How do I stop being clingy to people?
April 21, 2014 10:37 AM   Subscribe

I'm wondering how to stop being clingy or needy to people. I find that it gets in the way of me meeting people especially when it comes to dating. I tend to text more than I should or come on too strong on occasion. And I overthink things more than I should. What should I do? I do maintain a busy life but I still make these bad judgments more than I should. I'm very picky if that helps.
posted by antgly to Human Relations (15 answers total) 11 users marked this as a favorite
For the too-frequent texting and other needy behavior, would it help to remind yourself that those actions are irritating to other people and therefore limiting your chances of forming a strong connection with them? Speaking frankly, I am immediately turned off by clinginess (especially too-frequent texting) and that behavior will kill any attraction I had to that person. Try to reframe that behavior from "bad judgment" to "seriously annoying." Would that help?

Can't help you on the overthinking, as I myself do that constantly, sorry.
posted by schroedingersgirl at 10:47 AM on April 21, 2014 [2 favorites]

Some tactics that work well for me:

* Try to remember that We Just Met. Would I tell this to someone standing next to me in an elevator? Would I behave this way with a new coworker I'd known for two weeks? Would I have these expectations of a platonic friend I was just getting to know?

* Don't think further in the future than the amount of time we've known each other. If I've been seeing someone for a week or two, I don't pencil them into my travel plans for next summer.

* Keep an eye on how often they initiate contact vs. how often you do it. Sometimes I will even take a look at their response rate for texts vs. mine. If I just texted them twice and they didn't respond, I will hold off on texting until they initiate some type of contact with me. This is like that scene in the movie Swingers where the desperate guy leaves like 20 messages on his ex's voicemail. If your attempts to reach out are not being reciprocated, or are being reciprocated less than 50% of the time, slow down!

* Take turns making plans or setting up dates/hangouts/whatever. If you invited them to go to a party with you last weekend, hold back and give your partner a chance to initiate something with you. If you never hear from them again, well that sends a message, right?

This is all stuff that fades in importance as you settle into a relationship, though I think that in general it can be a helpful yardstick for whether you're smothering the other person.
posted by Sara C. at 10:54 AM on April 21, 2014 [14 favorites]

@shroedingersgirl But I've gotten accused of the whole texting thing after seriously texting someone like once a couple days apart. Is it me or do some people just like to have an excuse for not texting back and want to push it back in my face?
posted by antgly at 10:56 AM on April 21, 2014

If someone brings up the fact that you're texting "too much" and you literally texted them twice in the space of several days, they probably aren't into you at all.
posted by Sara C. at 10:58 AM on April 21, 2014 [15 favorites]

I'd say, be into people who are into you.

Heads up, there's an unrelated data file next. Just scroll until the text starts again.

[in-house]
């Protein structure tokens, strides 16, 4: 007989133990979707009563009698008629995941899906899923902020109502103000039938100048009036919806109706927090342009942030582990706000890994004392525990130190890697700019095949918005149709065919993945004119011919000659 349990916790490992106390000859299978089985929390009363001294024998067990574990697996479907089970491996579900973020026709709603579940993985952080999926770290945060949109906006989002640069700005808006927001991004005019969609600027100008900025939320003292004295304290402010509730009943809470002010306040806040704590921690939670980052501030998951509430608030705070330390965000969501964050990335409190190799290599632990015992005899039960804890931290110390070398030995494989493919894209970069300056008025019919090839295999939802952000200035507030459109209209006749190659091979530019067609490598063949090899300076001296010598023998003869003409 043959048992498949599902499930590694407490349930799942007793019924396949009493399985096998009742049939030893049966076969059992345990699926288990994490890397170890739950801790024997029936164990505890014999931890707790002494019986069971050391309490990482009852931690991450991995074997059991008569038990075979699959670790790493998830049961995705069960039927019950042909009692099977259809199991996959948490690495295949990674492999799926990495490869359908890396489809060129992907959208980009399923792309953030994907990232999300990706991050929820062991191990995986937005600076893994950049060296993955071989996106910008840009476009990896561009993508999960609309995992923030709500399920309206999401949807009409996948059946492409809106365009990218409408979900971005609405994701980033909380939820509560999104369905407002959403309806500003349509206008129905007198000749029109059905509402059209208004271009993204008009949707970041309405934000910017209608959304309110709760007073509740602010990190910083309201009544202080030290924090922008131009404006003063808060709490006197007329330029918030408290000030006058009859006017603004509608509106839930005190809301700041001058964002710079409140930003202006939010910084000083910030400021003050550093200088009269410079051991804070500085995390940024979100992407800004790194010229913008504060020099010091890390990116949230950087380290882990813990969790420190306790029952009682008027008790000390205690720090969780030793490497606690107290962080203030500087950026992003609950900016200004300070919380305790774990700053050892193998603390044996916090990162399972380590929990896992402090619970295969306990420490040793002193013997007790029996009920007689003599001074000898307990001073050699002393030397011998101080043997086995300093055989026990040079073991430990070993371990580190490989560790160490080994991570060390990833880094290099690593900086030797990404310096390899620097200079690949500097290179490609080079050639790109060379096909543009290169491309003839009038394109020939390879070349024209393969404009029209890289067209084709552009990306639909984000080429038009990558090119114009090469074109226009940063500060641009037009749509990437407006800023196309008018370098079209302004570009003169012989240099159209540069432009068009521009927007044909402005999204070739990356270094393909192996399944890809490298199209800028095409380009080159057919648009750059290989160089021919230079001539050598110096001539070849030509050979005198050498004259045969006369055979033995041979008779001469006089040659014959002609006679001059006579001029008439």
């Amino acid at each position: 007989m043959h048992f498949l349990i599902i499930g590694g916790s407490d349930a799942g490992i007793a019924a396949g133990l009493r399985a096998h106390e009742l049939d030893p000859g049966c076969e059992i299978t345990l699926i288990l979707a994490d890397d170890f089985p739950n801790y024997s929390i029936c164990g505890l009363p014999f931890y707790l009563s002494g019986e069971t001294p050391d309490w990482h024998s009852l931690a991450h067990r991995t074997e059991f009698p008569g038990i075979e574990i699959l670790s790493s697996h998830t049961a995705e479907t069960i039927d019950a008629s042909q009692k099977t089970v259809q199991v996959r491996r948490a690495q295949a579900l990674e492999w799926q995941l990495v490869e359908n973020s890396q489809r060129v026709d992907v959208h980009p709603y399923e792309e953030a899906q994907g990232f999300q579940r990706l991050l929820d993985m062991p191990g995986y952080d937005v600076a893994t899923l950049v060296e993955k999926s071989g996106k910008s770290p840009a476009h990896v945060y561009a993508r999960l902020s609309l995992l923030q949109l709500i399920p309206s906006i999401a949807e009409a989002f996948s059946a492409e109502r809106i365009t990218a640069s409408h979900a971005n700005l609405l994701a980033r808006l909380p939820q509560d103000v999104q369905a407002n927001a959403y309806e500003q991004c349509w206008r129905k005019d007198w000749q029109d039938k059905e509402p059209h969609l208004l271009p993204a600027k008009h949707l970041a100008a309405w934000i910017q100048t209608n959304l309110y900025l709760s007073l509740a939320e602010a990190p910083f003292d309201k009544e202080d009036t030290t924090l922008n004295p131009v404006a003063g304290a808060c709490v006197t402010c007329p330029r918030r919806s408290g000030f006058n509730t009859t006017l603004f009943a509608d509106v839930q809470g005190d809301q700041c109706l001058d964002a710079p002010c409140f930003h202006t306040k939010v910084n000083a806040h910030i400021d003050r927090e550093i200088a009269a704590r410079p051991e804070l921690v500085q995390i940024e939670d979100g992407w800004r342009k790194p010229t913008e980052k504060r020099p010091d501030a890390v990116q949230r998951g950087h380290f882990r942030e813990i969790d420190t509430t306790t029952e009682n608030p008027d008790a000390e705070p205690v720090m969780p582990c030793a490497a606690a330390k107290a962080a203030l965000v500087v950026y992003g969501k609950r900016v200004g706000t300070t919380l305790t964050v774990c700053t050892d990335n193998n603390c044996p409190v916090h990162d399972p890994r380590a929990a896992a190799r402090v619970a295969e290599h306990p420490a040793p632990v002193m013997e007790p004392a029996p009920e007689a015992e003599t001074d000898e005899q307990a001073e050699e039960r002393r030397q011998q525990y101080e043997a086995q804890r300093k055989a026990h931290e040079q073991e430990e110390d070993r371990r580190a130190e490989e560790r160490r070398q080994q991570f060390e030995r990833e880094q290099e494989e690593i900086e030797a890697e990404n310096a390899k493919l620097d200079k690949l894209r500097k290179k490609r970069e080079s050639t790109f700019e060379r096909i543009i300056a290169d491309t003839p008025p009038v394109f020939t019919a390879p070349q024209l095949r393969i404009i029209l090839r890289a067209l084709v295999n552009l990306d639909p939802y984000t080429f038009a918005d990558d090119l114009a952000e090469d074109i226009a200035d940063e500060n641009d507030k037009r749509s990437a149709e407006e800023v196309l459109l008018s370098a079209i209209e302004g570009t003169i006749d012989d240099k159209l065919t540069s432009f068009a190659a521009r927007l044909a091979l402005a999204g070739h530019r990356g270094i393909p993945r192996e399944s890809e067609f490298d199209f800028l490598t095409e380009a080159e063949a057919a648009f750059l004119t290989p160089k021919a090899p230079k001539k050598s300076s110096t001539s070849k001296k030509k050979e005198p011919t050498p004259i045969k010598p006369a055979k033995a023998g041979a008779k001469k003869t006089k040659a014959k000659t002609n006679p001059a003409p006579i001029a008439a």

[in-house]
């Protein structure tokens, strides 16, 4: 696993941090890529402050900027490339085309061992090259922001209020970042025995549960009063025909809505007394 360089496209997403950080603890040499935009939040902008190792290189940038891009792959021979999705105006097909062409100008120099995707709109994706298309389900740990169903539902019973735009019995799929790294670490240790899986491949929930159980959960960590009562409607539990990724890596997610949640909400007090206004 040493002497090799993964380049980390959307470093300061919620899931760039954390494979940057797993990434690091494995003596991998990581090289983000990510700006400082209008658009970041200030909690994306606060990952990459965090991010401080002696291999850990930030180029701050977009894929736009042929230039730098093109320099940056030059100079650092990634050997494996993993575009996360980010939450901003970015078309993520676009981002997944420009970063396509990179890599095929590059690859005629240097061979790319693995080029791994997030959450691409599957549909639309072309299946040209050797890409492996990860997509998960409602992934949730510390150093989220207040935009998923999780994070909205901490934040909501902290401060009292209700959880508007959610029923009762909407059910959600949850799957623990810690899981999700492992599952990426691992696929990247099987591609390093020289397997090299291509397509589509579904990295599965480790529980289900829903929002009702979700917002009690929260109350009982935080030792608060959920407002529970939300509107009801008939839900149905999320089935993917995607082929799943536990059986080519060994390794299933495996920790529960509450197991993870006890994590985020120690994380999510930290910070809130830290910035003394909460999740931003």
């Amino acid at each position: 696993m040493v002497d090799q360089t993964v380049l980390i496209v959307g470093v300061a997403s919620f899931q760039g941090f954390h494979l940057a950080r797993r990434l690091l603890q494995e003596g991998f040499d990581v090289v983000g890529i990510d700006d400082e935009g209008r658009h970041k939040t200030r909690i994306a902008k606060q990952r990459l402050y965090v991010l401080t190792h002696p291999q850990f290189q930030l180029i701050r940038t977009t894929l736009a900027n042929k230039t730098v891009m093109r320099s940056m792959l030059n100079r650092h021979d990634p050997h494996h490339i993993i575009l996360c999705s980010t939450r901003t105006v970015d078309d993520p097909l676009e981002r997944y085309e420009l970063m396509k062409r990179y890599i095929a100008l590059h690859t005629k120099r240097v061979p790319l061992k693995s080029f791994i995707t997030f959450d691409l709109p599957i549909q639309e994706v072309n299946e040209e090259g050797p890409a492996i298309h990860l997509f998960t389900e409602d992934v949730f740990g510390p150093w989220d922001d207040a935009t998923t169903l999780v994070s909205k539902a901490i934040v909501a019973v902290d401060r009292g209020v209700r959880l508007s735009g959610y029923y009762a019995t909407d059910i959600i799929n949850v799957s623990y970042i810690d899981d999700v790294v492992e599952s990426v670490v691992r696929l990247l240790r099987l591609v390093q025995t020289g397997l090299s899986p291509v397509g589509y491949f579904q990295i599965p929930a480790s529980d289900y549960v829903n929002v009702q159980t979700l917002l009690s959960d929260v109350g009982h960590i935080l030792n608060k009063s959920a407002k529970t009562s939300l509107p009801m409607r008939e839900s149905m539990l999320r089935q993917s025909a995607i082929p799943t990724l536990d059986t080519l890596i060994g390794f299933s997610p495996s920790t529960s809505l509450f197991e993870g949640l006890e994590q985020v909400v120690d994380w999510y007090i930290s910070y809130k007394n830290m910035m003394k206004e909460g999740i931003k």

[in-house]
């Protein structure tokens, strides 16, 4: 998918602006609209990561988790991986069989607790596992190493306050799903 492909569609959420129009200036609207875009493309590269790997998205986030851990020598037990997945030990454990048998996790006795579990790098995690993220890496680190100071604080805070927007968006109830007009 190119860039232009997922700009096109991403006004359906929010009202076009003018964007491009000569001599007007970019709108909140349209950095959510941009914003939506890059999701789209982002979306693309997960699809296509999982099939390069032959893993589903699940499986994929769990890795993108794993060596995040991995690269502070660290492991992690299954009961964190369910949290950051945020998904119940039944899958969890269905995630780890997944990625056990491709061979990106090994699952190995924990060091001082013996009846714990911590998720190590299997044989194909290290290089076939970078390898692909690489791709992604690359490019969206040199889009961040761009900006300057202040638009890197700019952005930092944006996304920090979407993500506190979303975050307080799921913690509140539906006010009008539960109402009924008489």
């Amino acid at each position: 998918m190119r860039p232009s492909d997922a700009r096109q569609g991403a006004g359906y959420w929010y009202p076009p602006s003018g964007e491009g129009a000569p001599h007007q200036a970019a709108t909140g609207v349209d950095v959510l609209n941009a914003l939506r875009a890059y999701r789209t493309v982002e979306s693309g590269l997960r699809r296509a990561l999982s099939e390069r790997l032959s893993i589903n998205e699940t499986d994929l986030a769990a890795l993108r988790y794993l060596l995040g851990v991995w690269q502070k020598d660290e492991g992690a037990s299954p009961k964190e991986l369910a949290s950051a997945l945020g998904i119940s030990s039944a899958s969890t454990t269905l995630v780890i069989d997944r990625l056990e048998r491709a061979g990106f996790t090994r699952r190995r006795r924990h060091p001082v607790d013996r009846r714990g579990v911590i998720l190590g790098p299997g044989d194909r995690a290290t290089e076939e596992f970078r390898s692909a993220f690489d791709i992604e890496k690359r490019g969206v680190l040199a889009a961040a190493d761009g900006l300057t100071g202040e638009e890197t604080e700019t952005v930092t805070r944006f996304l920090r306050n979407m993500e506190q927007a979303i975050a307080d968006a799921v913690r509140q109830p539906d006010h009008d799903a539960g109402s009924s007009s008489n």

I only text people with important information. I got the movie time wrong, it's 5:15, not 5:30. Call if you want to talk. Meet in person when you can.

Don't be afraid to tell people, "I'm really into you," but leave room for them to find their feelings for you in their own time. Wait until you really know someone before you jump into a relationship. Don't demand more than what is appropriate.

You already know that you text too often, so lay back. Be more relaxed. For every 6 times you feel like you have to text someone: thinking of you ;-) Go for a walk around the block or something.

You're probably needy because you perceive this person as someone who can do something more for you than you can do for yourself. So don't rely on your romantic partners for entertainment or finances or to be your hope of the future. Concentrate on getting to know people, then decide if they're right for you.

Being obsessed with the idea of a person is a big turn off and you'll be perpetually disappointed.

You say you're picky, I'll challenge that. If by picky you mean:

1. Is attractive

2. Has a good job/money

3. Drives a nice car

4. Has a nice place

I submit that this isn't picky, it's shallow. Learn about the people you date, before deciding that you like them.

As for texting, again, just don't text people.

There isn't that simple?
posted by Ruthless Bunny at 10:58 AM on April 21, 2014 [11 favorites]

@shroedingersgirl But I've gotten accused of the whole texting thing after seriously texting someone like once a couple days apart. Is it me or do some people just like to have an excuse for not texting back and want to push it back in my face?

Has this happened more than once? Is it a pattern? If yes, see below. If no, sounds like you encountered an asshole.

Sometimes it's not just the frequency of texts that matters but also the content. I personally do not like getting (for example) "Tell me about your day" texts or texts with any cutesy nicknames, especially when I haven't know someone for long. So even the "once a couple of days apart" timeframe would bug me if the texts themselves seemed to be pushing for intimacy that I wasn't feeling.